It's a comedy. It's an action movie. It's a fish-out-of-water story. It has Eddie Murphy. It's the '80s in a nutshell! Here we have the quintessential example of the "high concept" movie that has lit the light which is green at studios from Burbank to Culver City. I saw it with Eszter Balint, the then-18-year-old Hungarian-American actress who played cousin Eva in "Stranger Than Paradise." She told me afterward that she felt bad for the families of all the expendable characters who were killed in the gunfight and car chase scenes. With its (some would say rather callous) synthesis of comedy and violence, "BHC" (and Walter Hill's "48 HRS") brought a slicked-up exploitation-movie sensibility into the mainstream, paving the way in the 1990s for "Pulp Fiction" and its imitators.
"Top Gun" (1986)
A breakthrough in the portrayal of homoeroticism in Hollywood movies (we've all seen Quentin Tarantino's monologue about how it's the gayest movie ever, right?), as well as the apotheosis of the slick, MTV-style action picture produced by Don Simpson and Jerry Bruckheimer (now just Bruckheimer, since Don Simpson OD'd on Tinseltown decadence). The deliberate, disorienting music-video cutting, the contemporary pop soundtrack, the shameless celebration of testosterone-injected buddy love -- it's all here, from Tony Scott ("The Last Boy Scout," "Beverly Hills Cop II," "Domino") to Michael Bay ("Armageddon," "Pearl Harbor") and beyond. One could argue that Adrian Lyne's 1983 celluloid video about the lady welder who was "a maniac, maniac" for dancing under buckets of water at gentlemen's clubs (aka "Flashdance") deserves this spot, but it lacks the militaristic gay element that became so prevalent in popular movies. "Brokeback Mountain" may have been sired out of "Red River," but "Top Gun" also blazed a trail for it.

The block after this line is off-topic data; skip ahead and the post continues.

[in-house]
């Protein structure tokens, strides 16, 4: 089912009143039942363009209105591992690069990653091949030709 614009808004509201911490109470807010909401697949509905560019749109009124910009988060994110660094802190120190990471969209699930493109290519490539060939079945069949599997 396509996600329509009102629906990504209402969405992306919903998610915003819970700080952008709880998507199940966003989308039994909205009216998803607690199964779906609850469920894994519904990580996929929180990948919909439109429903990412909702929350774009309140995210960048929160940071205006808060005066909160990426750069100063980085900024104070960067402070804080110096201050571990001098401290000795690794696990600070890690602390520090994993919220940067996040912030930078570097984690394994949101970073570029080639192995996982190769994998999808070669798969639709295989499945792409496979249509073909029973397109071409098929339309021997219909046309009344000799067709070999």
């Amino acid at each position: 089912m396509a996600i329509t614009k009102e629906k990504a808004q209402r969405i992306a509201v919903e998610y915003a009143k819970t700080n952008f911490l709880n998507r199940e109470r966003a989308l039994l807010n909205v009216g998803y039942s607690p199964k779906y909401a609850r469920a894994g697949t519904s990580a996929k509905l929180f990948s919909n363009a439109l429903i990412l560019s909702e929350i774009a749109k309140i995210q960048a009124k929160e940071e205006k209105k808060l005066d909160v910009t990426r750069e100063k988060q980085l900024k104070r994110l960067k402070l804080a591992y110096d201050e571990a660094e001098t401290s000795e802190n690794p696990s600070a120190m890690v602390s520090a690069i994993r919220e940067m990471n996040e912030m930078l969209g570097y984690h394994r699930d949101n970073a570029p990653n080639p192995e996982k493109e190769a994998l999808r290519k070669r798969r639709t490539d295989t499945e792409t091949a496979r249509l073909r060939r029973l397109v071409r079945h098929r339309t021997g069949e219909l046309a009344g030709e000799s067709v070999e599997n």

Go here for the complete list and overview...
Who knew how this would play out? Roger Ebert's comments about the artistic shortcomings of video games ignited quite a fascinating and, well, interactive discussion among readers, not only about the nature of the game but about the definition of art itself. Now, however, we are exerting authorial control and we provide these excerpts from reader e-mails as our Final Chapter in this particular saga.
Q. I saw "Titanic" a second time to be sure I heard correctly. During the scene where the crew is trying to avoid the iceberg, they shout, "Hard to starboard!" Since they were frantically trying to turn the ship to port, I didn't understand the command. The scene clearly shows the ship veering left, and all of the damage was subsequently done to the starboard side. If someone told me "hard to starboard," I would turn the ship to the right. Maybe we have just discovered the real reason the ship hit the iceberg that night ("Oops! I meant 'port!'"). (Denise Leder, Las Vegas).